Notebook Entries Fail to Show Possession of DNA Construct
January 29, 2003
Last Month at the Federal Circuit - February 2003
Judges: Lourie (author), Friedman, and Prost
In Singh v. Brake, No. 01-1621 (Fed. Cir. Jan. 29, 2003), the Federal Circuit affirmed the Board’s decision awarding judgment in an interference to Anthony Brake. The Board had held that Brake’s parent application adequately described and enabled the invention of the count, thereby entitling Brake to the filing date of that application. The Board had further held that Arjun Singh had not met his burden of proving conception prior to the filing date of Brake’s parent application and that Singh also had not met his burden of demonstrating diligence between conception and reduction to practice. The Federal Circuit affirmed these rulings.
The count at issue in the interference was directed to a DNA construct for use in expressing and secreting foreign proteins in yeast. Brake’s parent application disclosing the subject matter of the count was filed on January 12, 1983, and the patent issuing from a continuation-in-part of that application was assigned to Chiron Corporation. Singh, whose application was assigned to Genentech, Inc., alleged that he conceived the subject matter of the count in late 1982.
Singh’s attempts to develop the DNA construct of the count began in October 1982, when he was informed that the protein he was trying to express from that construct contained eight additional amino acids not present in the natural protein. Singh then devised a plan to redesign the construct to remove the nucleotides encoding the extra amino acids and testified that in November 1982 he had ordered a nucleotide sequence for use in an experiment designed to delete the extra amino acids. That order was canceled on the same day and, a week later, a different nucleotide sequence was ordered for the deletion experiment.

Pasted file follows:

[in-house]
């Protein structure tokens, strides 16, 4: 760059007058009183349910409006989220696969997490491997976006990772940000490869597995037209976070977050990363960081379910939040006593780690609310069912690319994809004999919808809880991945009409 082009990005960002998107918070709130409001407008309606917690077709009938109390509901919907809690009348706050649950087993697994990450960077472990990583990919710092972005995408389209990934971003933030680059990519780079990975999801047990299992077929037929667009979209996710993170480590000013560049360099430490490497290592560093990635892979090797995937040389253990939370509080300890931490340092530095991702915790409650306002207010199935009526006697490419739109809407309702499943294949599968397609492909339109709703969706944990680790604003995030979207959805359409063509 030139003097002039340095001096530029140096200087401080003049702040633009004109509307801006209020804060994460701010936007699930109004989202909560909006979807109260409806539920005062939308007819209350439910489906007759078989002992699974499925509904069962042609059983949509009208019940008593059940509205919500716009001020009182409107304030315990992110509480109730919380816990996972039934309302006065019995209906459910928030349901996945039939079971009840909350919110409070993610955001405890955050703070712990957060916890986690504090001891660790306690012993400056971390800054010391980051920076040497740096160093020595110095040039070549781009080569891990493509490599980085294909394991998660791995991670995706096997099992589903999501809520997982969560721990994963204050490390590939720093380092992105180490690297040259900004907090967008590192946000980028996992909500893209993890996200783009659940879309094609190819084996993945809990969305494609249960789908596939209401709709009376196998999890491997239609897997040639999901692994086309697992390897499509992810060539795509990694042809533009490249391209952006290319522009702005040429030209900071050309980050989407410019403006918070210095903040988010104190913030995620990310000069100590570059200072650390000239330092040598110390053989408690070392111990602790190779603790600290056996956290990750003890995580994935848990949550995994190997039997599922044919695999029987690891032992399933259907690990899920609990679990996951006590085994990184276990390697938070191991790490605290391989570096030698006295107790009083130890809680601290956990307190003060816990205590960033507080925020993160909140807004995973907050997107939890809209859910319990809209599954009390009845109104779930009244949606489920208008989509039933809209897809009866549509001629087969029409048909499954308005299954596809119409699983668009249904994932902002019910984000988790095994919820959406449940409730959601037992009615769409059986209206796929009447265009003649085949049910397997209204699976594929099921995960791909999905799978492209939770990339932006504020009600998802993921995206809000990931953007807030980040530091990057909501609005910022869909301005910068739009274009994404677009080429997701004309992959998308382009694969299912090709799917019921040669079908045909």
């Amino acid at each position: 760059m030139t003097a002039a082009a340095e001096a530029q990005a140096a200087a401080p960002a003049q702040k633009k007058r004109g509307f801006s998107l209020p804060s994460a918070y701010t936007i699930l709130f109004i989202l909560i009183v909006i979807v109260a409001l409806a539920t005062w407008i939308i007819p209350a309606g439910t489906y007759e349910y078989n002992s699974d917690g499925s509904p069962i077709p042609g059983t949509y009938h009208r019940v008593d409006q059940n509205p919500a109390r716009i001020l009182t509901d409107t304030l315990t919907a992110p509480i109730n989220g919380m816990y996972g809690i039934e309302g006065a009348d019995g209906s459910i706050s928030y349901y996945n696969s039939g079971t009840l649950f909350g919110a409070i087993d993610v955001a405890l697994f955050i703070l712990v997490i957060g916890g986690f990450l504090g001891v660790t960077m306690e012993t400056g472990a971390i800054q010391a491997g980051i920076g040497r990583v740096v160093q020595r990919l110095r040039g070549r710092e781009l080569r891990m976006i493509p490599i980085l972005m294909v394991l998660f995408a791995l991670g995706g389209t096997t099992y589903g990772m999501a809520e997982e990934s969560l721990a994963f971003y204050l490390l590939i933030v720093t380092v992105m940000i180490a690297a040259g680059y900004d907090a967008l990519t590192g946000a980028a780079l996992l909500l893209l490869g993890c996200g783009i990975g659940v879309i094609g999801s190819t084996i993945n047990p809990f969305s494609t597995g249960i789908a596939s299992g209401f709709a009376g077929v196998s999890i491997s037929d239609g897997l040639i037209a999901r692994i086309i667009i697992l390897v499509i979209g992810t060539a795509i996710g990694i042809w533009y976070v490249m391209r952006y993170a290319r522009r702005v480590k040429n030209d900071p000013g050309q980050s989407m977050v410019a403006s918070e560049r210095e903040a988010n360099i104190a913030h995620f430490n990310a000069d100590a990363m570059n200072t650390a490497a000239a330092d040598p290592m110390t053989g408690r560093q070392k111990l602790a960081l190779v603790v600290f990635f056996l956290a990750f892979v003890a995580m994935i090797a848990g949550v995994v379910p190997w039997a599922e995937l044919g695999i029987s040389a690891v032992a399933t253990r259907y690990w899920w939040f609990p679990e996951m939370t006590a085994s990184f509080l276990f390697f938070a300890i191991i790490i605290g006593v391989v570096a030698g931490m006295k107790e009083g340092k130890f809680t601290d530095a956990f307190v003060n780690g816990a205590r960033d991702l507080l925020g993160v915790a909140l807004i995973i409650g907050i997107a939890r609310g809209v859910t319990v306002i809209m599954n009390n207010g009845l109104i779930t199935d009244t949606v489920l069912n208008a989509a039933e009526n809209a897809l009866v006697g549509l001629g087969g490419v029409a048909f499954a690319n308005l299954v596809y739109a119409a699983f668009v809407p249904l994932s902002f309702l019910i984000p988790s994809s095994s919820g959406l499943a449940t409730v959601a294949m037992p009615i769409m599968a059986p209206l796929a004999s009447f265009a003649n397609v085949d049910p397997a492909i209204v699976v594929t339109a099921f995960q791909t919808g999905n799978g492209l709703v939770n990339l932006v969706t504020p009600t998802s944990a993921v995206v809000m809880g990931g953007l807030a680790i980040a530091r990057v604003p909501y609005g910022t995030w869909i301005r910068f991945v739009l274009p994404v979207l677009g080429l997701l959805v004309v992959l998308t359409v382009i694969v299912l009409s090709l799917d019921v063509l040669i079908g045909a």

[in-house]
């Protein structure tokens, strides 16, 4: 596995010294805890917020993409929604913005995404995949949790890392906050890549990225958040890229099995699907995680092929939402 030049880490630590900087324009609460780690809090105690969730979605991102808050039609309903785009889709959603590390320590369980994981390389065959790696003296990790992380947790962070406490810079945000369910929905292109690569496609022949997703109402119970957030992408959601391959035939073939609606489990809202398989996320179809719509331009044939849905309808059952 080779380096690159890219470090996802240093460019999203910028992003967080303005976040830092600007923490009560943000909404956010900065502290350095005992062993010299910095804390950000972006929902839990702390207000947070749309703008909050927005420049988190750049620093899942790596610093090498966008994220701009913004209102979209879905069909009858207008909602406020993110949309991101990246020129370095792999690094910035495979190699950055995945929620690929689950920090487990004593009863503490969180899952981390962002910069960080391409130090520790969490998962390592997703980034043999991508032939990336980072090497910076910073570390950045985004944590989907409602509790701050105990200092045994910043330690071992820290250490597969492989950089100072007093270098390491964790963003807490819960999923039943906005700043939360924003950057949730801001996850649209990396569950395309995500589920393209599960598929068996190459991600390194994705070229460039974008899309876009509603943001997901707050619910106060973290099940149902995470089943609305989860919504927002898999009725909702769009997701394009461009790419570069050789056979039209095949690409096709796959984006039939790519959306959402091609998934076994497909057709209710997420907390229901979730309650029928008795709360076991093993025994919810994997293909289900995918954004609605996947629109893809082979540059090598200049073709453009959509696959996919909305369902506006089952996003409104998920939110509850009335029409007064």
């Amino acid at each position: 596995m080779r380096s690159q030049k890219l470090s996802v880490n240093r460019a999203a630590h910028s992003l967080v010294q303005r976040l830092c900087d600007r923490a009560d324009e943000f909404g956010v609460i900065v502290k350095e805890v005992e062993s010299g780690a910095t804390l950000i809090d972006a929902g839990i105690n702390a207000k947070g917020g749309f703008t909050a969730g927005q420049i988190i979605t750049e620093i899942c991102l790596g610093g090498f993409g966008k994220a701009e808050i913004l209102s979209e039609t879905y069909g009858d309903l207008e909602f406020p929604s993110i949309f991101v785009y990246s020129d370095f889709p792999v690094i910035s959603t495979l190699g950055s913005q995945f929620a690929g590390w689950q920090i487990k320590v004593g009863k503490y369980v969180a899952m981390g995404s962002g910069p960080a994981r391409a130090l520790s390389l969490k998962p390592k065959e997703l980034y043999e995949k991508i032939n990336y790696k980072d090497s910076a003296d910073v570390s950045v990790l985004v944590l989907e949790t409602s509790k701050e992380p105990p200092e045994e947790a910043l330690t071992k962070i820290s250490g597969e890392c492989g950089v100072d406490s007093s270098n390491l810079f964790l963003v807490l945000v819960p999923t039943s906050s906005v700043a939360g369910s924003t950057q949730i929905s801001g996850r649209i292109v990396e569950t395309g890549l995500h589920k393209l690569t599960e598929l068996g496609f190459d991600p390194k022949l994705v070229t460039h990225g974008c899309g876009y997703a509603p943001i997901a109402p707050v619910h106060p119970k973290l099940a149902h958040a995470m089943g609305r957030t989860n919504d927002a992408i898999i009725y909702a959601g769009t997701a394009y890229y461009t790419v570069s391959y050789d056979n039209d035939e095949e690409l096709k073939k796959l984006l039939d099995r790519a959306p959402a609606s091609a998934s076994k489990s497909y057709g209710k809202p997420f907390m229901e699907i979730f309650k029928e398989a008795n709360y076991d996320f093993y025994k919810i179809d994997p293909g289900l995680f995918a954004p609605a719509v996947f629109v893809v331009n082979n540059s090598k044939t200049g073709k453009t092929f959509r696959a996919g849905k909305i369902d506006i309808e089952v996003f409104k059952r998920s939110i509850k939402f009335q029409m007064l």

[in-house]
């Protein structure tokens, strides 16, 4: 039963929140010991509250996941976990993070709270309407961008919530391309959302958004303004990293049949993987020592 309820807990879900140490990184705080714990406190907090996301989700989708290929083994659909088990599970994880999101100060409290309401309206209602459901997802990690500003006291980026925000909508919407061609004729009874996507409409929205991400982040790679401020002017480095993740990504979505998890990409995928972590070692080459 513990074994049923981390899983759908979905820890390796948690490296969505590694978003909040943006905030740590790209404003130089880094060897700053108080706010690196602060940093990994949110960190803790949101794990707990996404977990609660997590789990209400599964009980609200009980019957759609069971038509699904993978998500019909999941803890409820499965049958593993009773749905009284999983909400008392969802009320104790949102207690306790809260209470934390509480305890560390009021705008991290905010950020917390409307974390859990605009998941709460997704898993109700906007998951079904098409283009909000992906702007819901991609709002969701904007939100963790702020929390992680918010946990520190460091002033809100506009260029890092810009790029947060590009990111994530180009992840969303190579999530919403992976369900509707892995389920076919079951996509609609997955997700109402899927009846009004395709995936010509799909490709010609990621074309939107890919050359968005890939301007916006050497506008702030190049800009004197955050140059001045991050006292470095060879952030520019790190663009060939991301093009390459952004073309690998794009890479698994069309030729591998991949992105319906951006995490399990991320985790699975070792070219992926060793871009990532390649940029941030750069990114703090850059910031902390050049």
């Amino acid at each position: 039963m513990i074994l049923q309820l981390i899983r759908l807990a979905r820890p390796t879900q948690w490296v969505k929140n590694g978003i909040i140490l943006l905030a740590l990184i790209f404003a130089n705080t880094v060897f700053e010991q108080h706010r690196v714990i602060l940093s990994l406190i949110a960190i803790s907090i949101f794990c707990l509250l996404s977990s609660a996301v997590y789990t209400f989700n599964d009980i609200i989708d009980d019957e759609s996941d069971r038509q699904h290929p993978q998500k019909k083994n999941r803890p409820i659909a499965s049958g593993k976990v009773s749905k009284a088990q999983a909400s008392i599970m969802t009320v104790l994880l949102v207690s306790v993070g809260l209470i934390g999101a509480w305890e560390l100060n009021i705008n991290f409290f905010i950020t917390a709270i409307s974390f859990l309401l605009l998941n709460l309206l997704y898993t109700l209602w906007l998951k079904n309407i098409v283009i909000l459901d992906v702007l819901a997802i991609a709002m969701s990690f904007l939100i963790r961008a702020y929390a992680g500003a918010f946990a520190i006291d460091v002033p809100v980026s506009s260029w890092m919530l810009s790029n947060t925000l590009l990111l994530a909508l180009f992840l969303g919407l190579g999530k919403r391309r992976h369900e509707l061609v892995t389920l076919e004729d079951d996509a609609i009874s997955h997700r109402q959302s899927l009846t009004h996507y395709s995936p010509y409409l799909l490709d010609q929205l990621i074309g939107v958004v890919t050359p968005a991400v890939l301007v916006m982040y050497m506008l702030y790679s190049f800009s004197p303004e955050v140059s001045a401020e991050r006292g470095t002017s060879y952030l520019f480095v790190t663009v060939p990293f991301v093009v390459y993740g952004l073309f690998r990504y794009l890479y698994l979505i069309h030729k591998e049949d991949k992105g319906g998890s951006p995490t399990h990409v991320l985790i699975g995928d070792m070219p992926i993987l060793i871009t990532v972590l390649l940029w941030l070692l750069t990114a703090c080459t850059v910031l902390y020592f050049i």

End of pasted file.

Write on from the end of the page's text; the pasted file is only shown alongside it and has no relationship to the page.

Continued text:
Singh argued on appeal that the Board had failed to consider the totality of the corroborative evidence that he had offered to establish his 1982 conception, namely, three laboratory-notebook entries that he asserted should be read together. The Federal Circuit rejected that argument, concluding that the November notebook entry recording the first order of the nucleotide sequence for use in the deletion experiment merely expressed the problem to be solved, but did not provide a solution. The Court also noted that the nature of the sequence ordered in November cast doubt on the accuracy of Singh’s testimony that he had ordered that sequence for use in a deletion experiment.
The Federal Circuit also agreed with the Board that nothing in Singh’s notebook corroborated his testimony that the three laboratory-notebook entries were meant to be read together. Even assuming that they were, the Federal Circuit ruled that the totality of the evidence was insufficient to prove by a preponderance of the evidence that Singh had a definite and permanent idea of an operative method for making the DNA construct prior to Brake’s filing date. The Court agreed with the Board that the notebook entries did not provide any protocol or outline of the deletion experiment, and that the entries at best stated a goal that Singh hoped to achieve. The Federal Circuit also concluded that Singh had failed to prove reasonable diligence toward reduction to practice by a preponderance of the evidence, as the laboratory-notebook pages relied on by Singh were unexplained as to content and relevance as well as being uncorroborated.
Singh also appealed the Board’s determination that Brake was entitled to the January 12, 1983, filing date of his parent application. Singh asserted that Brake did not provide an adequate written description of the invention of the count in that parent application because the application disclosed a large genus of over 9000 species, whereas the count was directed to only two species, and that the parent application did not provide adequate direction to lead a person of ordinary skill in the art to the subgenus of the count. The Federal Circuit rejected that argument, disagreeing with Singh’s calculation of the total number of species disclosed in the priority application and concluding that the parent application disclosed at most seventeen species, only two of which were meaningful embodiments. The Federal Circuit also noted that the disclosure of one of the original claims of the parent application provided a clear blaze mark providing in ipsis verbis support for the subject matter of the count.
Finally, the Federal Circuit held that the Board had not abused its discretion by returning the parties’ briefs without consideration because Singh’s briefs contained new arguments that were not raised at the outset of the interference.